Here we are going to discuss the technical architecture of a typical SAP system. Then we’re going to move on to the landscape architecture and point out why we break our landscape into multiple systems.
Three-Tier Client Server Architecture of a Typical SAP System
The image below and to the right shows a three-tier client-server architecture of a typical SAP system. At the top we have the presentation server. The presentation server is any input device that we can use to control an SAP system.
Here we are showing the SAP GUI, but we are not limited to just using the SAP GUI. We can use a web browser, mobile device or any other form of input you can think of.
The presentation layer communicates with the application server. The application server is the brains of an SAP system. This is where all the central processing gets done.
You can see in the image the application server isn’t just one system in itself. The application server is made up of multiple instances of the processing system.
The application server in turn communicates with the database layer of the three-tier architecture. The database is kept on a separate server, a separate system in itself mainly for performance reasons but also for security as well. It provides a separation and that’s why we have these three different layers in this complete SAP system.
- The presentation server communicates with the application server.
- The application server does all the processing.
- It makes calls to the database.
- Data is passed back to the application server.
- More processing is done before the results and then sent to the presentation server.
Typical SAP Landscape Architecture
Now, let’s move on to look at a typical landscape architecture. Now, I say typical but you’ll find that when you work with SAP, there is no “typical” landscape architecture that most companies use. What you do find that is very common is a development system, a testing system, and then you’ll find the production system.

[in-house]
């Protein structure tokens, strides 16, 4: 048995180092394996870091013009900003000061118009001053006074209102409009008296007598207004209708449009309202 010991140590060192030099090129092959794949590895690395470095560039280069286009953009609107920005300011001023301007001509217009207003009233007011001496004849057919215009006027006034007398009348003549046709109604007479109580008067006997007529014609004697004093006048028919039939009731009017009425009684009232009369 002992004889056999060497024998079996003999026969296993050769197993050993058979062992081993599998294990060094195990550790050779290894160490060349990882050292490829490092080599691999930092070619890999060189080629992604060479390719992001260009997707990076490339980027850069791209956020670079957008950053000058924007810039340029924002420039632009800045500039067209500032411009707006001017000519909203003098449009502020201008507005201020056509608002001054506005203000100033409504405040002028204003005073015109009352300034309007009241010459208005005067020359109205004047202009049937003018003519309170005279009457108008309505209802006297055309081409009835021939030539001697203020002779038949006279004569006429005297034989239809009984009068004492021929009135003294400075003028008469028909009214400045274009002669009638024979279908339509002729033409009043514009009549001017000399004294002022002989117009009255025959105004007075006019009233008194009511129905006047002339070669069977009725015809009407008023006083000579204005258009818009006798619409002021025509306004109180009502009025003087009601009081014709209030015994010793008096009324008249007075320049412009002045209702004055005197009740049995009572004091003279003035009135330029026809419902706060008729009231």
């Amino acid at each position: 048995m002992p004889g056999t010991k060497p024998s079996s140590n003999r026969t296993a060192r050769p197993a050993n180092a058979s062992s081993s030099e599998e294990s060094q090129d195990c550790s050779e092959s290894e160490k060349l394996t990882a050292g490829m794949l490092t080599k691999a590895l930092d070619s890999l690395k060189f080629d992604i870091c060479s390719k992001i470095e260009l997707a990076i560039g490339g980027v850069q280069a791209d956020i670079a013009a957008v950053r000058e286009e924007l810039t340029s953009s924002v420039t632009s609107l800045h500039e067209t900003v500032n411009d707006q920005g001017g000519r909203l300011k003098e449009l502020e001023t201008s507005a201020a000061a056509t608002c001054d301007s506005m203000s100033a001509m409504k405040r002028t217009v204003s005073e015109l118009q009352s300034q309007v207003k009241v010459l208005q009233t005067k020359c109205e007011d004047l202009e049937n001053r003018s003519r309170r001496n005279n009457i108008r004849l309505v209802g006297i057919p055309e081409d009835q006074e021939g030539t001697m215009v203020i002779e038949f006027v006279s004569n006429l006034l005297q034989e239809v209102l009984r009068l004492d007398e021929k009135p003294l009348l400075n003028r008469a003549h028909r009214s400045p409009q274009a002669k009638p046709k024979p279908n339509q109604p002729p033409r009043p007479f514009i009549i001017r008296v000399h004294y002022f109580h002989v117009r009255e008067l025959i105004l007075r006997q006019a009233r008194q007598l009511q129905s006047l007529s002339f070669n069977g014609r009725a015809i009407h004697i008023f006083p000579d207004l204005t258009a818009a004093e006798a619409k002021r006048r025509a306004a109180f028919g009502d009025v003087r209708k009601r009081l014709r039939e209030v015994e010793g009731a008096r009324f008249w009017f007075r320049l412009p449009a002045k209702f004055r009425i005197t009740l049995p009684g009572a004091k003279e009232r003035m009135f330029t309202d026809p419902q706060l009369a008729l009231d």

Why do we have these three systems? Well, it’s fairly straightforward. All the development work and initial unit testing that we do in our SAP work gets done on a development system. This ensures we do not affect any of the system that is being used by the company.
Once our initial developments are complete to the point where we think they are good enough to be tested by external source or someone else within your company whose role is to carry out testing, we move our developments using what’s called a transport system to the next system in our SAP landscape. In this case it is the testing system. On the testing system, normally no development is done at all. It’s just used for testing what developments were carried out in the development system.
If everything works out and all the testing activities are completed successfully, we then use a transport system again to move our developments of our program changes into the production environment.
When the ABAP code goes into the production environment, that is when it is used within by the business itself.
Why Separate The Systems In Our SAP Landscape?
An SAP system landscape is not separated into multiple systems just for development purposes. Your company can have other reasons:
- The quantity of data that a normal production system holds can be too great to actually be used in the development environment because normally your development system and your testing system are not as large as a production system.
- You may only want a subset of data to test on.
- There’s also the security element that you need to look at. More often than not, companies do not want developers to see live production data for data security issues. For example, you have employee data on the system or sales data and you don’t want people who are not involved in those specific areas to actually see the live data.
So normally, your development and testing systems have a different set of data that they can develop and test on.
It is worth mentioning that the three systems we have modeled here are normally a minimum. You normally have a development system, testing system, and the production system but it you may need to increase to four systems. Maybe you want a training system. Maybe you got multiple projects running at the same time. This may mean you need two different development systems. You could then have two different test systems followed by a consolidation system before it is passed to the production environment.
This is all dependent on the company that you work for, but one thing that is common is that each system that you do have in your landscape architecture will have its own application server and its own database server. This then ensures we have platform independence.